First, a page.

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Caring for a Baby Snake

June 1, 2021

Do you want to get a snake? If so, you might be interested in a young one. There are some advantages to raising your pet from the start. People often find it easier to bond with pets that they have raised themselves. Captive-born snakes are also usually more docile than wild ones. Plus, they often tend to be healthier, as they haven’t been exposed to the hazards, diseases, and parasites that wild snakes face. However, baby snakes can be very fragile. You’ll need to do lots of research to learn how to help your tiny buddy thrive. A vet offers a few tips on this below.


As with any reptile, keeping your pet’s environment warm is very important. The exact temperature parameters may vary a little from snake to snake. Most tropical snakes need a temperature range that is between 75 and 90°F. Snakes that are able to survive in cooler climates need a range of 75 to 85°F. Keep the heat source outside the cage, so your little scaled pal doesn’t get scalded. We don’t recommend heating rocks, as they could burn your pet.


You may find that getting your baby snake  to eat is your biggest challenge. This isn’t unusual. Do not try to force feed your snake, unless your vet specifically advises it. This should only happen as a last resort. There are a few other things you can try. Just be warned: these options are not for the squeamish. Ask your vet for more information.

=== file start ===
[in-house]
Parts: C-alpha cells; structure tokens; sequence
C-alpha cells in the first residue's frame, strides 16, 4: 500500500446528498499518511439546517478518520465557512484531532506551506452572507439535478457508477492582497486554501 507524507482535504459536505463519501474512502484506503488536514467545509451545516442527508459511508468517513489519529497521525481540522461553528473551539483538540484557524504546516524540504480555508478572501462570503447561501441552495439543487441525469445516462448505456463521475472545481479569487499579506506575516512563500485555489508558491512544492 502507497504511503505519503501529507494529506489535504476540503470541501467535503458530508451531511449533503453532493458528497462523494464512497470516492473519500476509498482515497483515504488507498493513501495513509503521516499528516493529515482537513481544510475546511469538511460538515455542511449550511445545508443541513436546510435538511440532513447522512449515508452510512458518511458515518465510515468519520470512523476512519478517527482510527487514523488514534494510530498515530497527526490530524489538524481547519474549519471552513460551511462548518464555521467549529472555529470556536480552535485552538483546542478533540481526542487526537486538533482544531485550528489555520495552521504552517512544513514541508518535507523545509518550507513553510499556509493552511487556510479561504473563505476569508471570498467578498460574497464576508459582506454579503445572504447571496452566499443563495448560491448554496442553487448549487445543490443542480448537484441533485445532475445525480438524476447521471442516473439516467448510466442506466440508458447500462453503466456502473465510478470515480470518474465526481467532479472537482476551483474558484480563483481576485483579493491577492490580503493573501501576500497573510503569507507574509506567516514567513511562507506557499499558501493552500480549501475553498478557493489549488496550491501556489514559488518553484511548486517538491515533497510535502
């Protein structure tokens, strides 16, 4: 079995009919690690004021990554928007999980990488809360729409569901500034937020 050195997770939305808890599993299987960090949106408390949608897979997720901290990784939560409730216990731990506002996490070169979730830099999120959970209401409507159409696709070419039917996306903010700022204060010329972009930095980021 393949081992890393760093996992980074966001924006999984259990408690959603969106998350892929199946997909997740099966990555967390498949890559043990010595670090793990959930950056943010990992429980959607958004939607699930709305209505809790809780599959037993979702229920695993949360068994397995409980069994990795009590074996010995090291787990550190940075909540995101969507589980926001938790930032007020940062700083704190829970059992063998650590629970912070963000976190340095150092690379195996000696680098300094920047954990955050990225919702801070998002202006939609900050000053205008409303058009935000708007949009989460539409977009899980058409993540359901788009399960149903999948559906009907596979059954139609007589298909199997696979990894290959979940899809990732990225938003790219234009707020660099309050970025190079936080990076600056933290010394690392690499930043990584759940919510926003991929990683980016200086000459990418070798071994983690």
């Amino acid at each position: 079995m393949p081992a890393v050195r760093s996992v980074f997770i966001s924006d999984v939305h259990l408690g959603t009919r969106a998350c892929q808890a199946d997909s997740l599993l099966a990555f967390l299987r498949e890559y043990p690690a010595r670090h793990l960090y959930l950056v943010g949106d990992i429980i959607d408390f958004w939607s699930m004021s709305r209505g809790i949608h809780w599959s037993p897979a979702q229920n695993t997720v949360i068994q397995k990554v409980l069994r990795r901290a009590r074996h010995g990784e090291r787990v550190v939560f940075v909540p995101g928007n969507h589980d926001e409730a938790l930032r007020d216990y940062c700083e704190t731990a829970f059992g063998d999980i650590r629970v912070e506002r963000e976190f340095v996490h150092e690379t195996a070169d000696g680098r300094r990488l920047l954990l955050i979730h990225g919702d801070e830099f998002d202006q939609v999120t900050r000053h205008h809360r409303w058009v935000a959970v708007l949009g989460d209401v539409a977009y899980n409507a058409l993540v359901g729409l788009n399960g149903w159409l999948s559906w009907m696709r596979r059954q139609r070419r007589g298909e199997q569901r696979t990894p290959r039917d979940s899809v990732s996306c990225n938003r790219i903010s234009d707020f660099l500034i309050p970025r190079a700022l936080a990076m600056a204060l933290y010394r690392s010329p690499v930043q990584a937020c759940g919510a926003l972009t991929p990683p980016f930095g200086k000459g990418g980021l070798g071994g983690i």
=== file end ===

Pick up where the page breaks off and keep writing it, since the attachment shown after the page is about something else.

Make sure that you have everything ready before you bring your snake home! When your snake is all grown up, he might need a fairly large habitat. For now, keep him in something smaller. Otherwise, it could be hard for him to locate his dinner. Glass aquariums with screen tops are fine. You can also get tanks made of plastic or fiberglass, as long as they provide proper ventilation. For substrate, you can use newspaper, gravel and sand, reptile carpet, or aspen or pine shavings. If you use sand, monitor your tiny reptile carefully, and make sure he doesn’t get any of it caught in his mouth. If he does, switch to another substrate. Your little buddy will also require a hide and, of course, fresh water. Don’t forget to add some decorations, such as branches, bark, logs, or basking rocks. 

As your local veterinary clinic, we are always here to help. Call us anytime! 

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